When we have mindsets certain ways we respond differently. Our perspective affects what we do, who we follow, what we care about and how we care about it.

Characters develop based on how they respond to situations. How they respond is dependent on who they are. In some ways, this is very simple; in other ways, extremely complex because of all the elements involved.

Characters can be free from deep roots of bitterness, lies about themselves, and more. They can even receive spiritual insight they might not normally have, although that's a whole can of worms I don't want to open right now. If you believe in a spiritual realm, your writing will definitely be impacted- unless you erase it in your stories, which is not a requirement (though I have this tendency, which probably isn't healthy for my own mind).

What should my characters be like?

They should be whoever your story needs them to be. Since your characters are making the story happen and continue, you need to make sure that they really would while being themselves.

For example, say that you need a character to stay at home while their friends go to the beach because Cthulhu is going to show up and somebody needs to not go insane. Oh, and the character who needs to stay behind also need to be 30 years old. And jobless. And long out of college.

He needs to have a reason to stay home that is more compelling to him than getting out with his friends to the beach. Maybe he's terrified of water; maybe he's terrified of sharks. Maybe he accidentally got really badly sunburned recently- no, wait, he needs to go outside later in the story, that doesn't work... Maybe he's stuck waiting for the cable guy to show up.

Whatever the case, it needs to fit the character. If he went out fishing with his dad all the time as a kid, he's probably not going to be afraid of water or sharks. In that case, the cable guy makes more sense. If he's upset with the cable company, he might leave even if the cable guy is supposed to be coming and he might need the fear of sharks in him or some other reason.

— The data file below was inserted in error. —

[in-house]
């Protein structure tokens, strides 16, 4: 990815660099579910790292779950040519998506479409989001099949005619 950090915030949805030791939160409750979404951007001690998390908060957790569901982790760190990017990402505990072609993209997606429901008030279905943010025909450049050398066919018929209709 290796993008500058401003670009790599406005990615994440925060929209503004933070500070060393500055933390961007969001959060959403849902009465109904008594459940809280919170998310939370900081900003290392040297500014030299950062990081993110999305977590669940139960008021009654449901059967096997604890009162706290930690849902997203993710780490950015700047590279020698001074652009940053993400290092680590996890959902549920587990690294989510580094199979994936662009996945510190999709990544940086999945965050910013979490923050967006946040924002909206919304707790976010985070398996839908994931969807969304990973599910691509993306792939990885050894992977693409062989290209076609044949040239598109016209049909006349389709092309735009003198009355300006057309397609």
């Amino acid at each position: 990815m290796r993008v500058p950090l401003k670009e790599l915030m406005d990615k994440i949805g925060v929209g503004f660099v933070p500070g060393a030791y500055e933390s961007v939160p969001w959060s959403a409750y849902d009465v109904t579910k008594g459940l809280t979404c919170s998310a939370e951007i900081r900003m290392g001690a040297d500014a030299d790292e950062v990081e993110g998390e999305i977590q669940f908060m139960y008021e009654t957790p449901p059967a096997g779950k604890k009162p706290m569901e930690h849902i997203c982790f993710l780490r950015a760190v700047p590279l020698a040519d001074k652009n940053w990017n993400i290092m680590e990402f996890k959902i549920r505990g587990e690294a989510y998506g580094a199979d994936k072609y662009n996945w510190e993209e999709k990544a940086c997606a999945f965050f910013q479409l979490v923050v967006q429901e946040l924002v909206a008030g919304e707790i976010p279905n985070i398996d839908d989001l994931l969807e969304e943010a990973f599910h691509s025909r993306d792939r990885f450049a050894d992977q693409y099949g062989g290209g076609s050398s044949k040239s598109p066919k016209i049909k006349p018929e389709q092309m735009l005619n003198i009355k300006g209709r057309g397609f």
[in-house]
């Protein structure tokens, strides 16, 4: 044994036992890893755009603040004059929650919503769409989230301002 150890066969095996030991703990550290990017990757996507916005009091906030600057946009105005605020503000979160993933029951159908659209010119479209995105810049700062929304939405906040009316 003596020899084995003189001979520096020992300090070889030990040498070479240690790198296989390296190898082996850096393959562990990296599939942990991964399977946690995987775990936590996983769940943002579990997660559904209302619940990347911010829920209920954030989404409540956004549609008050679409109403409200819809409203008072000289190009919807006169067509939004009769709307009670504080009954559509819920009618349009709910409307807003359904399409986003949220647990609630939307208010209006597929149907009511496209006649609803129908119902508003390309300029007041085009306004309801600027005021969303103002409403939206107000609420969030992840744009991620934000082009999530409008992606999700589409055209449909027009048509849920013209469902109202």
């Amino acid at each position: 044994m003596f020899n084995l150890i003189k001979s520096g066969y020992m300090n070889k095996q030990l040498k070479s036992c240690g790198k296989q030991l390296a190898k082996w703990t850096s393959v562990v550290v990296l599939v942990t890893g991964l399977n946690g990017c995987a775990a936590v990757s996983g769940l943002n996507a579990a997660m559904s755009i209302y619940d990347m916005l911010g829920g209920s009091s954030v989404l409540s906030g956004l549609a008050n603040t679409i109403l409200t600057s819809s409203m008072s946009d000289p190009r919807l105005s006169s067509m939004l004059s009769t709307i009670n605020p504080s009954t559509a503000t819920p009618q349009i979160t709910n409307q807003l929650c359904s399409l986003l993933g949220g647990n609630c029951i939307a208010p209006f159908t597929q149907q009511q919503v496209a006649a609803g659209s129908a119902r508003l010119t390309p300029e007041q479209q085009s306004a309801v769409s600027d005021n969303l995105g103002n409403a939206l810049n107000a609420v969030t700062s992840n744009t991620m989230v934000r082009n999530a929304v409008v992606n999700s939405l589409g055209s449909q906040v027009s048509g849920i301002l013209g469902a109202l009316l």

Having a basic story outline is kind of like having the outside edges of a puzzle. Sure, you have the edges, but you still need those middle pieces- you have a lot to work from, but you still need to develop a lot of the story and characters to work with it.

As far as personality, etc, I've heard people say that you should develop your characters to be likeable. Though I want likeable characters, I think that anybody's likeable if you get to know them well enough, so I just focus on creating believable characters instead. So far, I've gotten a lot of compliments on those characters and people who like them!

How much do I need to develop my characters before writing?

The minimum requirement is to develop your characters so you know what they'll do inside of the story (or the stories they'll be a part of). You don't need to know where they'll be in 10 years after the story's over; you might not need to know the character's favorite type of ice cream; you probably don't need to know their shoe size. Only if it directly impacts the story and is necessary do you need to develop this beforehand.